SchoolArts Magazine

AUG-SEP 2013

SchoolArts is a national art education magazine committed to promoting excellence, advocacy, and professional support for educators in the visual arts since 1901.

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Page 21 of 56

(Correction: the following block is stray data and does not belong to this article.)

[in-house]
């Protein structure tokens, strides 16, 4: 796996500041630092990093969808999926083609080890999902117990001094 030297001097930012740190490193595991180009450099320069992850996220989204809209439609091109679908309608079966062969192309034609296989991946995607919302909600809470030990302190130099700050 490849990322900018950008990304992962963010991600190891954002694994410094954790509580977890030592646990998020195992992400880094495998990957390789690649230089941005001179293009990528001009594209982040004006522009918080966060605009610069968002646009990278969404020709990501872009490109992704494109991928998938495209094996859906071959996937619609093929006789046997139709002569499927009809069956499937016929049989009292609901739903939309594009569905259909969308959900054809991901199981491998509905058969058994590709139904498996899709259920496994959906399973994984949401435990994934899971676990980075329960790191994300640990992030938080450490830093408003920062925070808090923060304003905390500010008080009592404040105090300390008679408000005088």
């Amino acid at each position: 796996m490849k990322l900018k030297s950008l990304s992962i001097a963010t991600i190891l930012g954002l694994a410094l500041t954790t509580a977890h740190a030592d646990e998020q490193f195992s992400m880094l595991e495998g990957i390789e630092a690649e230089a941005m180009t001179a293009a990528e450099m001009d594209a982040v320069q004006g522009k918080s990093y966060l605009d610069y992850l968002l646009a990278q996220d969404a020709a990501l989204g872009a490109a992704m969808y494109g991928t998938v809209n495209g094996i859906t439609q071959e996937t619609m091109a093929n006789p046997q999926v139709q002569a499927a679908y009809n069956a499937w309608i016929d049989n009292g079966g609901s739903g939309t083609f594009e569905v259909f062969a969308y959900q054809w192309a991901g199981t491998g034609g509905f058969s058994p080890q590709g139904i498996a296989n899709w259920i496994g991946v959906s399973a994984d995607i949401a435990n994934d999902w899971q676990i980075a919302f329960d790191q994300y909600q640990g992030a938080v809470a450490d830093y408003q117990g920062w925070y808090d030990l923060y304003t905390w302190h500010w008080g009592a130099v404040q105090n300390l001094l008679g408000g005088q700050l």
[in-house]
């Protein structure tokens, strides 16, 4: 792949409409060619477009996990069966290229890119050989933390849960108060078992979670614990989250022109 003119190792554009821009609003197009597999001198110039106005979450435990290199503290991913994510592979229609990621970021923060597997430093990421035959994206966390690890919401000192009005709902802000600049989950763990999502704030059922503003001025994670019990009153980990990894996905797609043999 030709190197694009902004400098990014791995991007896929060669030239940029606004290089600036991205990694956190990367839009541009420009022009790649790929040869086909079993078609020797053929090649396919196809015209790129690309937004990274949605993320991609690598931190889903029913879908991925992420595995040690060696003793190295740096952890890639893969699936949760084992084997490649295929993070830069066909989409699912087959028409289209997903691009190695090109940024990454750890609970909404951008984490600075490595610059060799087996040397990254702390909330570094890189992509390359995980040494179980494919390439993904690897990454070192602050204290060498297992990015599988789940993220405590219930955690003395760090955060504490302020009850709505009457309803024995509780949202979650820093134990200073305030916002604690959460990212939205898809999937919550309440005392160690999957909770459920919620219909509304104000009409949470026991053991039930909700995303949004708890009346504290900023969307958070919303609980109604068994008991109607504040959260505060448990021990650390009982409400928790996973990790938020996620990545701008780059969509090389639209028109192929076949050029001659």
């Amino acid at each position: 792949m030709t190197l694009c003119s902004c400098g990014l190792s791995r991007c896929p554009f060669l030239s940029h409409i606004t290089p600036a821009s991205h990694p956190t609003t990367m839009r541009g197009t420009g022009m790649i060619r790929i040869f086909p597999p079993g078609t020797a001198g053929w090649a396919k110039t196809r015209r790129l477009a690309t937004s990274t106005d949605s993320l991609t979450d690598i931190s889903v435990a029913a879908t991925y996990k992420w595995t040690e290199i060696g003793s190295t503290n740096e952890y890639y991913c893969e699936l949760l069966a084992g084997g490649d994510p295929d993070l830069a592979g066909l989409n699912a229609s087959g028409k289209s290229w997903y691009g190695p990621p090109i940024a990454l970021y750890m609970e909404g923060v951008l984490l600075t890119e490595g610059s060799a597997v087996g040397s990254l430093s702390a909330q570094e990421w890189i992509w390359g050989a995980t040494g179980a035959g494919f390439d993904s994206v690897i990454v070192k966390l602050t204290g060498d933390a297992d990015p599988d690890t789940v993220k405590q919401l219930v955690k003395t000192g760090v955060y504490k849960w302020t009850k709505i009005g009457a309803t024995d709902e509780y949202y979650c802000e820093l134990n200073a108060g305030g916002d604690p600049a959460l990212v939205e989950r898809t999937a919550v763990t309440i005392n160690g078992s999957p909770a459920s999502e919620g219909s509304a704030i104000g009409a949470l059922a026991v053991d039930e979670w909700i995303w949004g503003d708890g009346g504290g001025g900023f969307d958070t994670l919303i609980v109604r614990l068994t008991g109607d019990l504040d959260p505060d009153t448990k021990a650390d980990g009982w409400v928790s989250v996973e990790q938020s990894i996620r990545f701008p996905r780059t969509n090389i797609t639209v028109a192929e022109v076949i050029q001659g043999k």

Elementary Studio Lesson Time! BaTiki Matt Mazur O ne of the things I love about Montessori education is the emphasis placed on exploring culture and geography. Art is the perfect avenue for exploring the history of a culture in an in-depth and hands-on way. Tiki sculptures are a fun way to introduce classes to the diverse and interesting world of Polynesian art and culture. I have found that students can readily identify the style of Tiki masks but know little about where they come from and what they are used for. Tiki Culture Tiki sculptures generally come from islands in the South Pacific, mainly New Zealand, the Solomon Islands, New Guinea, and the Hawaiian Islands. Tiki statues and masks were thought to be the heads of special gods and ancient ancestors and were erected to protect people from disasters such as typhoons, droughts, disease, and volcanoes. The smaller icons were worn as personal protectors and good luck charms. After examining where Tikis originated on a map, we looked at different examples of Tikis, from masks, vessels, and totem figures, to petroglyphs and paintings. We discussed how island people can be somewhat isolated, so the different islands would have slightly different styles and designs. I gave students a handout with a variety of Tikis to use as inspiration. Miadora. 19

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